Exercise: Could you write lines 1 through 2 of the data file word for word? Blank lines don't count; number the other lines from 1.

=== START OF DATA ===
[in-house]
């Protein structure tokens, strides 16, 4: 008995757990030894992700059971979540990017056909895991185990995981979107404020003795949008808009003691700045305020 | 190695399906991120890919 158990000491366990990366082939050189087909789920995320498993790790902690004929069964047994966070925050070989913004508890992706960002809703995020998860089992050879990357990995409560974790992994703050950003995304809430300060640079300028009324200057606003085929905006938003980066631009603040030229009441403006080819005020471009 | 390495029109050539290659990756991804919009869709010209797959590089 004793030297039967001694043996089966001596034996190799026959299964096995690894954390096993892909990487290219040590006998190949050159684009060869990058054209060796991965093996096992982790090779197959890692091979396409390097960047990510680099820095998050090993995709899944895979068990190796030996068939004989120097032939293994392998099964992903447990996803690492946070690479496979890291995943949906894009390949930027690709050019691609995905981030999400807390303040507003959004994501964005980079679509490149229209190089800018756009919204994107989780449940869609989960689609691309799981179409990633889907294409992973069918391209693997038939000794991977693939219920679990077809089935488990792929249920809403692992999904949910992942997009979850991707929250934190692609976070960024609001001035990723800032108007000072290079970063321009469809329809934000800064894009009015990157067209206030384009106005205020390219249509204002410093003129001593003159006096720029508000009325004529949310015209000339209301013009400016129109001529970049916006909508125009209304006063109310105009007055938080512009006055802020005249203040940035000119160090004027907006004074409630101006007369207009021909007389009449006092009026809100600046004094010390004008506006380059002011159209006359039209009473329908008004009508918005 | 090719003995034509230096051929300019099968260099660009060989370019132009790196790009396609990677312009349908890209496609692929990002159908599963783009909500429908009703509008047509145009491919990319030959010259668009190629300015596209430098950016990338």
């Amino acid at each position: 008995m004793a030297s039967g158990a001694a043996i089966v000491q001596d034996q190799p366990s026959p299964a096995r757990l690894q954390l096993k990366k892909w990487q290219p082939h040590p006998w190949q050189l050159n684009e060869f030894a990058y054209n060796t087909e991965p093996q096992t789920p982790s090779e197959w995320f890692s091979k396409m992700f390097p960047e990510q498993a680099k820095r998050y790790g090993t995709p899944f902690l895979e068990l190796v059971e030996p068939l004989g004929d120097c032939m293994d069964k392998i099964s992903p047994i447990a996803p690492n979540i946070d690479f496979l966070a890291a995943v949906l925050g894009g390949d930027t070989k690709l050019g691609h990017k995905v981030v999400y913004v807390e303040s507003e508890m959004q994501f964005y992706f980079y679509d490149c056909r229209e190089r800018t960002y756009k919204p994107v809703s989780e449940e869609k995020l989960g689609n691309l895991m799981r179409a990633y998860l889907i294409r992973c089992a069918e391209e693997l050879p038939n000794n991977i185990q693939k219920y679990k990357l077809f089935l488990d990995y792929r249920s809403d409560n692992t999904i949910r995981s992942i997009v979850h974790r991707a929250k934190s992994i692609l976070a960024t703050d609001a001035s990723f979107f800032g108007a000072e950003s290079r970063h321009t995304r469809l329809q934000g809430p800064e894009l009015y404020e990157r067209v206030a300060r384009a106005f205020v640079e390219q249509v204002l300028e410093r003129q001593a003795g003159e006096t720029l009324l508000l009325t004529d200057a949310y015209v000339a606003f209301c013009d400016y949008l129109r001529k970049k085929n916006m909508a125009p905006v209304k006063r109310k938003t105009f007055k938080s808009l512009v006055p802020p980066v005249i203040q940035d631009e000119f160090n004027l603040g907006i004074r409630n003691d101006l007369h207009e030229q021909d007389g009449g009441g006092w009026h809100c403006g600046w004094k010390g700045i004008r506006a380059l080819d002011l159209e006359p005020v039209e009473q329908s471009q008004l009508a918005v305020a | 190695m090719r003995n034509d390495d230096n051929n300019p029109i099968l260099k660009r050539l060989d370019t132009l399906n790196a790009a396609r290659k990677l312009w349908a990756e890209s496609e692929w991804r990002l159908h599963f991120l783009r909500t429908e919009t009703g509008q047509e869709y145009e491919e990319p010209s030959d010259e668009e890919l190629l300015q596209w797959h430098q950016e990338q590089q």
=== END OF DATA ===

[in-house]
């Protein structure tokens, strides 16, 4: 008995757990030894992700059971979540990017056909895991185990995981979107404020003795949008808009003691700045305020 | 190695399906991120890919 158990000491366990990366082939050189087909789920995320498993790790902690004929069964047994966070925050070989913004508890992706960002809703995020998860089992050879990357990995409560974790992994703050950003995304809430300060640079300028009324200057606003085929905006938003980066631009603040030229009441403006080819005020471009 | 390495029109050539290659990756991804919009869709010209797959590089 004793030297039967001694043996089966001596034996190799026959299964096995690894954390096993892909990487290219040590006998190949050159684009060869990058054209060796991965093996096992982790090779197959890692091979396409390097960047990510680099820095998050090993995709899944895979068990190796030996068939004989120097032939293994392998099964992903447990996803690492946070690479496979890291995943949906894009390949930027690709050019691609995905981030999400807390303040507003959004994501964005980079679509490149229209190089800018756009919204994107989780449940869609989960689609691309799981179409990633889907294409992973069918391209693997038939000794991977693939219920679990077809089935488990792929249920809403692992999904949910992942997009979850991707929250934190692609976070960024609001001035990723800032108007000072290079970063321009469809329809934000800064894009009015990157067209206030384009106005205020390219249509204002410093003129001593003159006096720029508000009325004529949310015209000339209301013009400016129109001529970049916006909508125009209304006063109310105009007055938080512009006055802020005249203040940035000119160090004027907006004074409630101006007369207009021909007389009449006092009026809100600046004094010390004008506006380059002011159209006359039209009473329908008004009508918005 | 090719003995034509230096051929300019099968260099660009060989370019132009790196790009396609990677312009349908890209496609692929990002159908599963783009909500429908009703509008047509145009491919990319030959010259668009190629300015596209430098950016990338």